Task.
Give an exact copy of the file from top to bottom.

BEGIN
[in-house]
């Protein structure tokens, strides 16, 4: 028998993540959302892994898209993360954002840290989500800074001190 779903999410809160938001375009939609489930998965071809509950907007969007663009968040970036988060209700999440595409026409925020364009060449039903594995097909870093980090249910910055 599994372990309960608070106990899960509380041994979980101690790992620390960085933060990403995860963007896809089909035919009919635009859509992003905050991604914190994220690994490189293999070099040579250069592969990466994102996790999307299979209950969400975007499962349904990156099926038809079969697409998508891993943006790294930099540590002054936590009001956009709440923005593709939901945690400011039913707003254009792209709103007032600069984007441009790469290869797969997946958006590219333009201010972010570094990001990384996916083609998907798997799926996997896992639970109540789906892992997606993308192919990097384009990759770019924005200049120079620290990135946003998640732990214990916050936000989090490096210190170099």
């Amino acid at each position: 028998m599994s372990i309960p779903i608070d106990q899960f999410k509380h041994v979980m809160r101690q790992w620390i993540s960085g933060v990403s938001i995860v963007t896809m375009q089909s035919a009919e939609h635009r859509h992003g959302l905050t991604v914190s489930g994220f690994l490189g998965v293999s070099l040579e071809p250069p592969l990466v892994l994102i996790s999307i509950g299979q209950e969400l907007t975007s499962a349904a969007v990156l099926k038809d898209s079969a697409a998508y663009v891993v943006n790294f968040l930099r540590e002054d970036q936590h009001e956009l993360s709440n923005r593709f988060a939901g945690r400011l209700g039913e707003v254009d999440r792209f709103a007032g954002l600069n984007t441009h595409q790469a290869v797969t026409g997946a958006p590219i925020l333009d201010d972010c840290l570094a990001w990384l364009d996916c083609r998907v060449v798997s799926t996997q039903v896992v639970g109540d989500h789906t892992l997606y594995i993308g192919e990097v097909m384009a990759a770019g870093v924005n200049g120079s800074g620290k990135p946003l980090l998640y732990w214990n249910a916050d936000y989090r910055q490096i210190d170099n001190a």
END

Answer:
[in-house]
């Protein structure tokens, strides 16, 4: 028998993540959302892994898209993360954002840290989500800074001190 779903999410809160938001375009939609489930998965071809509950907007969007663009968040970036988060209700999440595409026409925020364009060449039903594995097909870093980090249910910055 599994372990309960608070106990899960509380041994979980101690790992620390960085933060990403995860963007896809089909035919009919635009859509992003905050991604914190994220690994490189293999070099040579250069592969990466994102996790999307299979209950969400975007499962349904990156099926038809079969697409998508891993943006790294930099540590002054936590009001956009709440923005593709939901945690400011039913707003254009792209709103007032600069984007441009790469290869797969997946958006590219333009201010972010570094990001990384996916083609998907798997799926996997896992639970109540789906892992997606993308192919990097384009990759770019924005200049120079620290990135946003998640732990214990916050936000989090490096210190170099």
């Amino acid at each position: 028998m599994s372990i309960p779903i608070d106990q899960f999410k509380h041994v979980m809160r101690q790992w620390i993540s960085g933060v990403s938001i995860v963007t896809m375009q089909s035919a009919e939609h635009r859509h992003g959302l905050t991604v914190s489930g994220f690994l490189g998965v293999s070099l040579e071809p250069p592969l990466v892994l994102i996790s999307i509950g299979q209950e969400l907007t975007s499962a349904a969007v990156l099926k038809d898209s079969a697409a998508y663009v891993v943006n790294f968040l930099r540590e002054d970036q936590h009001e956009l993360s709440n923005r593709f988060a939901g945690r400011l209700g039913e707003v254009d999440r792209f709103a007032g954002l600069n984007t441009h595409q790469a290869v797969t026409g997946a958006p590219i925020l333009d201010d972010c840290l570094a990001w990384l364009d996916c083609r998907v060449v798997s799926t996997q039903v896992v639970g109540d989500h789906t892992l997606y594995i993308g192919e990097v097909m384009a990759a770019g870093v924005n200049g120079s800074g620290k990135p946003l980090l998640y732990w214990n249910a916050d936000y989090r910055q490096i210190d170099n001190a």